I also will keep this story as to what actually applies to the USAWA/IAWA.  A little history on the Fulton Bar is in order first.  Most know that the Fulton Bar is named after grip-sensation, All-Round Weightlifting Champion Kevin Fulton.  Most DON’T know that originally the name was given to a dumbbell lift with a 2″ diameter handle.  Over 3 years ago I wrote a blog covering this (http://www.usawa.com/the-fulton-dumbbell-deadlift/), but I’m going to repeat a piece of it here as well, as this story needs to be told more than once:

Back in the early 80’s at a odd lifting meet in Liberal, Kansas, meet director Bob Burtzloffincluded a thick-handled dumbbell deadlift in the contest. This dumbbell had a smooth 2 inch diameter handle. Wilbur Miller, the “Cimarron Kid” and Kansas lifting legend, was the hands on favorite to win this event. Wilbur has huge hands with long fingers and was very rarely beaten in any lifting event that involved grip strength. But this day was one of those rare days – when a young farm boy from Nebraska by the name of Kevin Fulton pulled off the upset! Upon Fulton’s winning – Bill Clark announced that this lift would be forever named the Fulton Lift. This eventually lead to the naming of the 2″ bar as the Fulton Bar along with the Fulton Dumbbell. As for Wilbur – upon the finish of the event he went back to the warm-up area and proceeded to pull more on this lift than he did in competition. He went home knowing that he may not have won the event on this day, but with the satisfaction of knowing he would next time!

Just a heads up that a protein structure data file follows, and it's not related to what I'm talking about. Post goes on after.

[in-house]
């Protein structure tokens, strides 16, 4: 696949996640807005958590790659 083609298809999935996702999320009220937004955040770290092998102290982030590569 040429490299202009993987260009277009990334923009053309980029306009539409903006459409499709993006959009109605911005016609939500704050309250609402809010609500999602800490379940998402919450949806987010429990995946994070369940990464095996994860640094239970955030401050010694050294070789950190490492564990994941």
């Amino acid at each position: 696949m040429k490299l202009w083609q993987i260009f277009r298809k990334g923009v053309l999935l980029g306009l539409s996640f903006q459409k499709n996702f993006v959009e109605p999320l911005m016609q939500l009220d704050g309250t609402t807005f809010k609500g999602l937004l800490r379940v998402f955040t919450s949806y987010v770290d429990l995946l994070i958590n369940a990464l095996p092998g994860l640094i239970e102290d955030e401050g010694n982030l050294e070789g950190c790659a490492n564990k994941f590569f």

The naming of the 2″ bar as the Fulton Bar in the USAWA became named that way later.  I have checked back in old meet results, and to the best of my research have determined that the first Fulton Bar lifts done in the USAWA were performed in 1995.  Bob Hirsh, USAWA Hall of Famer, performed lifts at a couple of record days (Arts Birthday Bash & the Buckeye Record Breakers) using the Fulton Bar. He was one of the first record-setters.  At this point these lifts were called numerous things, like Fulton Deadlift with knuckles front, Fulton Deadlift Reverse Grip, Fulton Deadlift with Overgrip,  or Fulton Deadlift with alternate grip. Nothing was consistent.  The Fulton Bar Lifts really never “took off” in the USAWA till 1999 when Kevin Fulton started using the Fulton Bar  in his annual SuperGrip Challenges in Litchfield, Nebraska.  Now the story gets real interesting.  In the beginning in the USAWA the deadlift with the Fulton Bar using an Alternate Grip was called the Two Hands Fulton Deadlift!  Exactly the same name that the IAWA(UK) uses today to refer to the lift where an overhand grip (with hook) is used on the 2 inch bar!!!  This is backed up in several reliable sources – ie old entry forms, meet results, and even in the initial USAWA Rulebook!!!!

This comes directly from the 2003 USAWA Rulebook Edition (which is considered the original USAWA rulebook):

F23. Two-Hand Fulton Deadlift- The rules of the deadlift apply with two exceptions. 1.  The bar must be at least 1-15/16 inches in diameter. 2.  Foot placing is optional.  The hook grip is allowed. 

Nothing is mentioned about a Ciavattone Grip being used, or having the knuckles forward.  So you see – confusion in the naming of these lifts went back to the very  beginning. The USAWA lift Deadlift – Fulton Bar, Ciavattone Grip was not placed in the USAWA rulebook till the 2009 Edition.  However, it was contested several times in USAWA competition before then and records were being kept in it, which makes no sense to me because if it was not official in the Rulebook with established approved written rules then it shouldn’t be present in the Official Record List.  But back then the  USAWA operated like the Wild West – no written law and the guy with the fastest draw was named Sheriff.  Policies seemed to change on a whim and the town folks weren’t asked.